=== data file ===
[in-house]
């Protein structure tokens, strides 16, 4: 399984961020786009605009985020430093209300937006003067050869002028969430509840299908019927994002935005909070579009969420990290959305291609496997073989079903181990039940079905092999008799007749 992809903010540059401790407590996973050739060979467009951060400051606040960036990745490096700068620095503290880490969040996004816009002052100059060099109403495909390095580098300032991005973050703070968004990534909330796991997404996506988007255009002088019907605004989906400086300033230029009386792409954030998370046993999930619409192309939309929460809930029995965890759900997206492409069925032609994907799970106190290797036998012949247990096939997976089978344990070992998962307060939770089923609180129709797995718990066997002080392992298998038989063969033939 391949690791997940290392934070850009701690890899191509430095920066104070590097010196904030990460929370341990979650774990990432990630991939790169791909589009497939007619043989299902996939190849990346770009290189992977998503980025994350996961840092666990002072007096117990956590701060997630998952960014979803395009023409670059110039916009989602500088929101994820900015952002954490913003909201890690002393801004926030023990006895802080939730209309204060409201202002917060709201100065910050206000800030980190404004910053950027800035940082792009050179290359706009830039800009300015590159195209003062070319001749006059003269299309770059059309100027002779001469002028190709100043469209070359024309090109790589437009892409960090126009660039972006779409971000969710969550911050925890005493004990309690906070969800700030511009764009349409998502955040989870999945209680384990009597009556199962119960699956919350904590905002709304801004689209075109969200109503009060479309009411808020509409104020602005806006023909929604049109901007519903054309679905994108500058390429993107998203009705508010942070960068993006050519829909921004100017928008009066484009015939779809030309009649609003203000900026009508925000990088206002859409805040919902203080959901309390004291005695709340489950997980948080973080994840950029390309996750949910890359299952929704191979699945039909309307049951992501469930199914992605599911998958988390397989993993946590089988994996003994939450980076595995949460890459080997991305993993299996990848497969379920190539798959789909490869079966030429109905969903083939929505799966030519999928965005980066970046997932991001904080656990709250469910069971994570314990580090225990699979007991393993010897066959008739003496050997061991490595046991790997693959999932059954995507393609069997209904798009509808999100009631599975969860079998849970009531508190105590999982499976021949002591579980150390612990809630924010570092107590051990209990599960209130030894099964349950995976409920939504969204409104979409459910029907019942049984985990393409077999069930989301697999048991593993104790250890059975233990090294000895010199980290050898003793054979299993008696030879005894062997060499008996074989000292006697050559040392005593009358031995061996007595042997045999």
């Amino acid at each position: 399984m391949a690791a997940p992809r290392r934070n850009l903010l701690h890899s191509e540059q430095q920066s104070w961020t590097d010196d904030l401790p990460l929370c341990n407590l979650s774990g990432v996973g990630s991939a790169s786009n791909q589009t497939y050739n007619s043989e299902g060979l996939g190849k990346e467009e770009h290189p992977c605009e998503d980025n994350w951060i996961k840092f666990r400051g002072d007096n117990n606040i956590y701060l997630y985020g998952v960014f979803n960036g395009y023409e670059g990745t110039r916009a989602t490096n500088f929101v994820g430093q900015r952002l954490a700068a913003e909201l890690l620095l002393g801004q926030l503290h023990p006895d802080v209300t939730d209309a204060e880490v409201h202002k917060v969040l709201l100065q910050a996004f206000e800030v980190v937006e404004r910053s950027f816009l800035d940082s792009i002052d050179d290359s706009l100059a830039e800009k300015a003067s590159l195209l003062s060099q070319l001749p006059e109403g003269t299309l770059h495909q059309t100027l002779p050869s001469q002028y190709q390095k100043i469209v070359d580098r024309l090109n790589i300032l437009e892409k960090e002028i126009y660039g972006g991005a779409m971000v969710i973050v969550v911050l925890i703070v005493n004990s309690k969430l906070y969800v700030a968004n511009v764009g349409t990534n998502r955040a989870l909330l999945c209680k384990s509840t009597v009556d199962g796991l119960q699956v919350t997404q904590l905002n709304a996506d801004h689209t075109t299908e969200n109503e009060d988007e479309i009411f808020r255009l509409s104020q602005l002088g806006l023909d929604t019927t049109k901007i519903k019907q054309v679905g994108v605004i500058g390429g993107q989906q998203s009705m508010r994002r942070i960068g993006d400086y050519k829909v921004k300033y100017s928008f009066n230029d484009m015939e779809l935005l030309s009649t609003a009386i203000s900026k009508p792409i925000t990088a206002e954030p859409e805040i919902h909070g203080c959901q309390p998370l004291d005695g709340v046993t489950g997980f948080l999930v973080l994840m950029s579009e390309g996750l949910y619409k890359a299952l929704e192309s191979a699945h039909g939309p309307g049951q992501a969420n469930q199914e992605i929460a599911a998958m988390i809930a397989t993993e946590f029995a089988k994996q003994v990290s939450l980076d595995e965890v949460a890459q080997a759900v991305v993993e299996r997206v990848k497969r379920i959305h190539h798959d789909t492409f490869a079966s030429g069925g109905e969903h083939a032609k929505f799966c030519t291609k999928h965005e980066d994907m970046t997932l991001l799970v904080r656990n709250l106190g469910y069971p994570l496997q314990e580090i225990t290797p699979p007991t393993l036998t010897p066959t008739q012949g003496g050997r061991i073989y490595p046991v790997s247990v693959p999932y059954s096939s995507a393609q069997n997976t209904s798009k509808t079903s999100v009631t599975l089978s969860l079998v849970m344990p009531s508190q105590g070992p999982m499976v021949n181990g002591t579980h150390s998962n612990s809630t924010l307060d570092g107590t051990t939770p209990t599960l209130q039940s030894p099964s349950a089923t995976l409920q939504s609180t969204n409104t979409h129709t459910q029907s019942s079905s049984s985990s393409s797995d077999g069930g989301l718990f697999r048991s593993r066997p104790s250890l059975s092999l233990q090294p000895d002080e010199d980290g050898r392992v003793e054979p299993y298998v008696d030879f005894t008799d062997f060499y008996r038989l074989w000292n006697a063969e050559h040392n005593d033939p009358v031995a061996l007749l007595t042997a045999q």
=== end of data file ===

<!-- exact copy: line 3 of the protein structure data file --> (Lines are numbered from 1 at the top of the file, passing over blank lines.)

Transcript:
């Amino acid at each position: 399984m391949a690791a997940p992809r290392r934070n850009l903010l701690h890899s191509e540059q430095q920066s104070w961020t590097d010196d904030l401790p990460l929370c341990n407590l979650s774990g990432v996973g990630s991939a790169s786009n791909q589009t497939y050739n007619s043989e299902g060979l996939g190849k990346e467009e770009h290189p992977c605009e998503d980025n994350w951060i996961k840092f666990r400051g002072d007096n117990n606040i956590y701060l997630y985020g998952v960014f979803n960036g395009y023409e670059g990745t110039r916009a989602t490096n500088f929101v994820g430093q900015r952002l954490a700068a913003e909201l890690l620095l002393g801004q926030l503290h023990p006895d802080v209300t939730d209309a204060e880490v409201h202002k917060v969040l709201l100065q910050a996004f206000e800030v980190v937006e404004r910053s950027f816009l800035d940082s792009i002052d050179d290359s706009l100059a830039e800009k300015a003067s590159l195209l003062s060099q070319l001749p006059e109403g003269t299309l770059h495909q059309t100027l002779p050869s001469q002028y190709q390095k100043i469209v070359d580098r024309l090109n790589i300032l437009e892409k960090e002028i126009y660039g972006g991005a779409m971000v969710i973050v969550v911050l925890i703070v005493n004990s309690k969430l906070y969800v700030a968004n511009v764009g349409t990534n998502r955040a989870l909330l999945c209680k384990s509840t009597v009556d199962g796991l119960q699956v919350t997404q904590l905002n709304a996506d801004h689209t075109t299908e969200n109503e009060d988007e479309i009411f808020r255009l509409s104020q602005l002088g806006l023909d929604t019927t049109k901007i519903k019907q054309v679905g994108v605004i500058g390429g993107q989906q998203s009705m508010r994002r942070i960068g993006d400086y050519k829909v921004k300033y100017s928008f009066n230029d484009m015939e779809l935005l030309s009649t609003a009386i203000s900026k009508p792409i925000t990088a206002e954030p859409e805040i919902h909070g203080c959901q309390p998370l004291d005695g709340v046993t489950g997980f948080l999930v973080l994840m950029s579009e390309g996750l949910y619409k890359a299952l929704e192309s191979a699945h039909g939309p309307g049951q992501a969420n469930q199914e992605i929460a599911a998958m988390i809930a397989t993993e946590f029995a089988k994996q003994v990290s939450l980076d595995e965890v949460a890459q080997a759900v991305v993993e299996r997206v990848k497969r379920i959305h190539h798959d789909t492409f490869a079966s030429g069925g109905e969903h083939a032609k929505f799966c030519t291609k999928h965005e980066d994907m970046t997932l991001l799970v904080r656990n709250l106190g469910y069971p994570l496997q314990e580090i225990t290797p699979p007991t393993l036998t010897p066959t008739q012949g003496g050997r061991i073989y490595p046991v790997s247990v693959p999932y059954s096939s995507a393609q069997n997976t209904s798009k509808t079903s999100v009631t599975l089978s969860l079998v849970m344990p009531s508190q105590g070992p999982m499976v021949n181990g002591t579980h150390s998962n612990s809630t924010l307060d570092g107590t051990t939770p209990t599960l209130q039940s030894p099964s349950a089923t995976l409920q939504s609180t969204n409104t979409h129709t459910q029907s019942s079905s049984s985990s393409s797995d077999g069930g989301l718990f697999r048991s593993r066997p104790s250890l059975s092999l233990q090294p000895d002080e010199d980290g050898r392992v003793e054979p299993y298998v008696d030879f005894t008799d062997f060499y008996r038989l074989w000292n006697a063969e050559h040392n005593d033939p009358v031995a061996l007749l007595t042997a045999q």